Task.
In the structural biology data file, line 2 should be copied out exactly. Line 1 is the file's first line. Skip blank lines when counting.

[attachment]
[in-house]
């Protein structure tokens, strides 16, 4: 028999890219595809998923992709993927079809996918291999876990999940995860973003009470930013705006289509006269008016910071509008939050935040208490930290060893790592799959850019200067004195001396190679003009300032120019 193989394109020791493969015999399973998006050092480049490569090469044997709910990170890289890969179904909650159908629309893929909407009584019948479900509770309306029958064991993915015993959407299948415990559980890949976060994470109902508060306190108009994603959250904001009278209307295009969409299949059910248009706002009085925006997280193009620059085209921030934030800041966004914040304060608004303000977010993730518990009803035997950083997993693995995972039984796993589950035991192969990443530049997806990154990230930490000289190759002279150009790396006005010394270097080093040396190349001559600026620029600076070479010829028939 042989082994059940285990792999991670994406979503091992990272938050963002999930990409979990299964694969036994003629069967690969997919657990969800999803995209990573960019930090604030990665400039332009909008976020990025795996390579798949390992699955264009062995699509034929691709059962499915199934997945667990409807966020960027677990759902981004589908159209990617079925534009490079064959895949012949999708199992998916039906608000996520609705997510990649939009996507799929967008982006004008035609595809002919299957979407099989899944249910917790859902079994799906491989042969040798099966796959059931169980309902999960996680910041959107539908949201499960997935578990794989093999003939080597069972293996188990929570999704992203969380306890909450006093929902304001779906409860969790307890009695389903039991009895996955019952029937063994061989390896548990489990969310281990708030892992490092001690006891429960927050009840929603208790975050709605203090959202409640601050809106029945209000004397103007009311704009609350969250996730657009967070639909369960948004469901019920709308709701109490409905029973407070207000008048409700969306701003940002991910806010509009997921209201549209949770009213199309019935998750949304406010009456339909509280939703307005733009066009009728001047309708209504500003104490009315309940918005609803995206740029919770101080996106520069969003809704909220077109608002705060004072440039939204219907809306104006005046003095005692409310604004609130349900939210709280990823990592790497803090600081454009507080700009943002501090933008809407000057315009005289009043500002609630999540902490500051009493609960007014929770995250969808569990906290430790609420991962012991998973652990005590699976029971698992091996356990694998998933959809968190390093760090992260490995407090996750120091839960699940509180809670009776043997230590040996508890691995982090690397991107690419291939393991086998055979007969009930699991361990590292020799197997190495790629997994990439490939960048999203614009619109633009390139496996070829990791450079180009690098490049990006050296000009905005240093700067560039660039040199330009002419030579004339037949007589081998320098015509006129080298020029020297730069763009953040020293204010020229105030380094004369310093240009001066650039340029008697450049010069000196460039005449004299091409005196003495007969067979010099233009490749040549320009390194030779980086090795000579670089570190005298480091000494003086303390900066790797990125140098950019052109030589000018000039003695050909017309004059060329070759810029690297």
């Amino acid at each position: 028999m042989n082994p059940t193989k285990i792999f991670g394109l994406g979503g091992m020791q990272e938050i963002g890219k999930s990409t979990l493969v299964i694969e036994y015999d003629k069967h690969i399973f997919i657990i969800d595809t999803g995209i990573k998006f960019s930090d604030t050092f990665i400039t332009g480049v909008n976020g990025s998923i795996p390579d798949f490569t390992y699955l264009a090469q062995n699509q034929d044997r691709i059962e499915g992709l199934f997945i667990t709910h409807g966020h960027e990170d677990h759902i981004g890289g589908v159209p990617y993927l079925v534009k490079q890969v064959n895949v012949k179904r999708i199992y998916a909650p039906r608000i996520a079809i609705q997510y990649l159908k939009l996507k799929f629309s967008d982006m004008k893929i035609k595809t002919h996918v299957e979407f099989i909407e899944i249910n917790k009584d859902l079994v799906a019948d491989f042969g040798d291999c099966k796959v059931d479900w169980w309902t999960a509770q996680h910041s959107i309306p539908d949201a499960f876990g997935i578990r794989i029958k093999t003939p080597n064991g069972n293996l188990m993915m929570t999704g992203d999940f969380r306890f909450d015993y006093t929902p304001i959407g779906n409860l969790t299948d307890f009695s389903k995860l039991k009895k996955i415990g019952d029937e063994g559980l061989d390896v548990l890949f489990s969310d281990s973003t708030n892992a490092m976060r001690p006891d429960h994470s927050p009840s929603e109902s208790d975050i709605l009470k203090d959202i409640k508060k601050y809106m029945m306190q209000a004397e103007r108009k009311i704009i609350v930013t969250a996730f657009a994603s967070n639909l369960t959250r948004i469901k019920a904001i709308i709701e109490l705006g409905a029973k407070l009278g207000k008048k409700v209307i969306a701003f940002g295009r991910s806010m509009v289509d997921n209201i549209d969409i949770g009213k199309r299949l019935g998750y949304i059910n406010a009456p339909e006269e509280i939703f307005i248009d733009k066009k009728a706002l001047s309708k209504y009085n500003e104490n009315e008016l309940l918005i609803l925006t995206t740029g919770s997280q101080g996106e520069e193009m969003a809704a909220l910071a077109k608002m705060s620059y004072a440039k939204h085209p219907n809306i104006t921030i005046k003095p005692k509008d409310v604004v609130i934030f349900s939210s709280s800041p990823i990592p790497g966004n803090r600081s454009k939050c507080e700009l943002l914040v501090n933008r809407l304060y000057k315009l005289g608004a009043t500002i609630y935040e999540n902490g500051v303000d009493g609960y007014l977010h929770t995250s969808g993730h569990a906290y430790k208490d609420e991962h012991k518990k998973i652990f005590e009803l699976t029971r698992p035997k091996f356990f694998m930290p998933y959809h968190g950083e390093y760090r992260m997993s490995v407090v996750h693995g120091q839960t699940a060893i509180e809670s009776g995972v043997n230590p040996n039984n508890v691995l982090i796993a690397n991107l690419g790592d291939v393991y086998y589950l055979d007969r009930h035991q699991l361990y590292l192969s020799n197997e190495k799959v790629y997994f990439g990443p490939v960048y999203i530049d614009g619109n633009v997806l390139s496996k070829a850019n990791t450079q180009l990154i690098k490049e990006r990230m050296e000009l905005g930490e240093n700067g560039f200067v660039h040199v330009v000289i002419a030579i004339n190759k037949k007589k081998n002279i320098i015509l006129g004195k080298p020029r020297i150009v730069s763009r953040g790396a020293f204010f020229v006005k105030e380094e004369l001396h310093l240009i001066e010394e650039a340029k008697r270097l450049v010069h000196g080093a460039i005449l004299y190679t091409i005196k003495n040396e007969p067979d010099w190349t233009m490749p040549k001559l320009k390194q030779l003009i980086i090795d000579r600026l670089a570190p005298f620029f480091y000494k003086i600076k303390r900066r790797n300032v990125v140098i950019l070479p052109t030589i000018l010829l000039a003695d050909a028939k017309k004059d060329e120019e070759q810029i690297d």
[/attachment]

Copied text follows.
């Protein structure tokens, strides 16, 4: 028999890219595809998923992709993927079809996918291999876990999940995860973003009470930013705006289509006269008016910071509008939050935040208490930290060893790592799959850019200067004195001396190679003009300032120019 193989394109020791493969015999399973998006050092480049490569090469044997709910990170890289890969179904909650159908629309893929909407009584019948479900509770309306029958064991993915015993959407299948415990559980890949976060994470109902508060306190108009994603959250904001009278209307295009969409299949059910248009706002009085925006997280193009620059085209921030934030800041966004914040304060608004303000977010993730518990009803035997950083997993693995995972039984796993589950035991192969990443530049997806990154990230930490000289190759002279150009790396006005010394270097080093040396190349001559600026620029600076070479010829028939 042989082994059940285990792999991670994406979503091992990272938050963002999930990409979990299964694969036994003629069967690969997919657990969800999803995209990573960019930090604030990665400039332009909008976020990025795996390579798949390992699955264009062995699509034929691709059962499915199934997945667990409807966020960027677990759902981004589908159209990617079925534009490079064959895949012949999708199992998916039906608000996520609705997510990649939009996507799929967008982006004008035609595809002919299957979407099989899944249910917790859902079994799906491989042969040798099966796959059931169980309902999960996680910041959107539908949201499960997935578990794989093999003939080597069972293996188990929570999704992203969380306890909450006093929902304001779906409860969790307890009695389903039991009895996955019952029937063994061989390896548990489990969310281990708030892992490092001690006891429960927050009840929603208790975050709605203090959202409640601050809106029945209000004397103007009311704009609350969250996730657009967070639909369960948004469901019920709308709701109490409905029973407070207000008048409700969306701003940002991910806010509009997921209201549209949770009213199309019935998750949304406010009456339909509280939703307005733009066009009728001047309708209504500003104490009315309940918005609803995206740029919770101080996106520069969003809704909220077109608002705060004072440039939204219907809306104006005046003095005692409310604004609130349900939210709280990823990592790497803090600081454009507080700009943002501090933008809407000057315009005289009043500002609630999540902490500051009493609960007014929770995250969808569990906290430790609420991962012991998973652990005590699976029971698992091996356990694998998933959809968190390093760090992260490995407090996750120091839960699940509180809670009776043997230590040996508890691995982090690397991107690419291939393991086998055979007969009930699991361990590292020799197997190495790629997994990439490939960048999203614009619109633009390139496996070829990791450079180009690098490049990006050296000009905005240093700067560039660039040199330009002419030579004339037949007589081998320098015509006129080298020029020297730069763009953040020293204010020229105030380094004369310093240009001066650039340029008697450049010069000196460039005449004299091409005196003495007969067979010099233009490749040549320009390194030779980086090795000579670089570190005298480091000494003086303390900066790797990125140098950019052109030589000018000039003695050909017309004059060329070759810029690297």